I was never aware of the distinction, and am glad to know. Regarding the folks that Mr.s Ivereigh and Winters classify as “converts”, however – I hold them in the highest esteem. Often, these people have decided to abandon their denominations and join the Catholic Church after a period of prolonged soul searching. For many it was a gut wrenching struggle. But they came over willingly, and with full knowledge of what they were doing. It was a conscious decision.

    Just as I could never imagine in my wildest dreams being something other than Catholic – these people were! To abandon everything you were taught and believed in your entire life and then to leave it for something else – I can only imagine what a journey that must be! Their zeal for their new found home is quite remarkable and I admire them to the utmost for their strong faith. I wish that so many “cradle Catholics” would be as zealous and knowledgeable about their faith as many of these “converts” appear to be.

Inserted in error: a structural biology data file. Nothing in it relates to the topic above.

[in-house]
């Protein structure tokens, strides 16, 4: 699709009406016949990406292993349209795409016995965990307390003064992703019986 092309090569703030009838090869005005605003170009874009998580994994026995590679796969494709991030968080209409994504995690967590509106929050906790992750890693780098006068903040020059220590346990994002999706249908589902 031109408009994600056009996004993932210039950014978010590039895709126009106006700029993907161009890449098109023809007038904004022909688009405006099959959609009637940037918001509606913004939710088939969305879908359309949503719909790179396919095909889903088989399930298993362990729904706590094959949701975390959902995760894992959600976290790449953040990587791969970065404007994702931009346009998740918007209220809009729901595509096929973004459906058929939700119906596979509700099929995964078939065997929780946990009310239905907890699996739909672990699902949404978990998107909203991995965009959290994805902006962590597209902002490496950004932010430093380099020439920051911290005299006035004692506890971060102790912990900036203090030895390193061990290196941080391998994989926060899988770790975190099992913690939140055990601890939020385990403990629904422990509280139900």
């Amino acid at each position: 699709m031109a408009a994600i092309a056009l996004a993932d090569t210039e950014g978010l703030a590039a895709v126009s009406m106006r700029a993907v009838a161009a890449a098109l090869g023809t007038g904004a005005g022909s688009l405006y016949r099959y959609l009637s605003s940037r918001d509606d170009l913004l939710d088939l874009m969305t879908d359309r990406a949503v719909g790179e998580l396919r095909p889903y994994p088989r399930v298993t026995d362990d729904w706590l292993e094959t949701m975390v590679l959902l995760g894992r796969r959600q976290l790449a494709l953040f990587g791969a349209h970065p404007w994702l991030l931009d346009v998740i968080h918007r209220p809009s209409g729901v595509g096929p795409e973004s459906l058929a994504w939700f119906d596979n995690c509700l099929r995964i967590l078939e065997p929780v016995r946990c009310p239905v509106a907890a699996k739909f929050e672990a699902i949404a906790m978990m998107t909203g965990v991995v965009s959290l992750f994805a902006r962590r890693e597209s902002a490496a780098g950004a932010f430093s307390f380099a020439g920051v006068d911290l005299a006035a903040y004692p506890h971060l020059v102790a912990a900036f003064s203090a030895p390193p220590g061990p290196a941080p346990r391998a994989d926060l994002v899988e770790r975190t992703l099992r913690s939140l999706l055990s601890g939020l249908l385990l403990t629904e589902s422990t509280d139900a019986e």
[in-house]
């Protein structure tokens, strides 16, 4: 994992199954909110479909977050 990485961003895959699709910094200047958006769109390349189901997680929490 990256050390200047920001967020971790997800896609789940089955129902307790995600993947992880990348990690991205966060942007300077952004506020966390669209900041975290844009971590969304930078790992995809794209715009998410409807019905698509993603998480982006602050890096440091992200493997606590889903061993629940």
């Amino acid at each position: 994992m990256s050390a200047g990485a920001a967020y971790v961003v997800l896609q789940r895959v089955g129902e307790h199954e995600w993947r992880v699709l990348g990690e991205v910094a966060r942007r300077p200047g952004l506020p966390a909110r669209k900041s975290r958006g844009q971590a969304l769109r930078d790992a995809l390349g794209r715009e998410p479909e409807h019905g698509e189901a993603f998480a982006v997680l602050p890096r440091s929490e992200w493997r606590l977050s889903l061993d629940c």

5. jfk03 says:

    Saul of Tarsus was an (initially unwilling) convert. So there.


    Fr. Z's Gold Star Award

  6. Simon_GNR says:

    Ever since I was received into the Church as an adult 30 years ago I’ve always been a bit uncomfortable about being described as a “convert” – I was validly baptised in the Church of England as a baby. Reading the above extract from the National Statutes for the Catechumenate confirms that I was right all along to be uneasy with being labelled a “convert”, which I thought suggested I was a pagan or an atheist before I became a Catholic. It’s good to have 30 years of suspicion confirmed – I’m NOT a “convert”.